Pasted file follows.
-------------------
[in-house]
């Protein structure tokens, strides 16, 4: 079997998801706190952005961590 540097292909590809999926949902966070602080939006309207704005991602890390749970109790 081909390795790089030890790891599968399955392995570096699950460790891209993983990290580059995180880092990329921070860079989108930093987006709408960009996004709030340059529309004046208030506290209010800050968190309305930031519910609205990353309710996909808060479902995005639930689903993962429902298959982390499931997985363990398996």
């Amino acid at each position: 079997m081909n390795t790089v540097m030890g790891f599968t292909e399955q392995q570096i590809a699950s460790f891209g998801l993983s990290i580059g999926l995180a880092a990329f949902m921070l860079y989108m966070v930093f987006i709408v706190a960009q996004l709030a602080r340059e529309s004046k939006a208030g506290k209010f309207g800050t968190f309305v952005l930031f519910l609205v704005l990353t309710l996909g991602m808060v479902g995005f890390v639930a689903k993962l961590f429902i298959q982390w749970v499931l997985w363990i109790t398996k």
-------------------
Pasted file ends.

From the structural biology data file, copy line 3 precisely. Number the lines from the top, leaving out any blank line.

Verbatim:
């Amino acid at each position: 079997m081909n390795t790089v540097m030890g790891f599968t292909e399955q392995q570096i590809a699950s460790f891209g998801l993983s990290i580059g999926l995180a880092a990329f949902m921070l860079y989108m966070v930093f987006i709408v706190a960009q996004l709030a602080r340059e529309s004046k939006a208030g506290k209010f309207g800050t968190f309305v952005l930031f519910l609205v704005l990353t309710l996909g991602m808060v479902g995005f890390v639930a689903k993962l961590f429902i298959q982390w749970v499931l997985w363990i109790t398996k």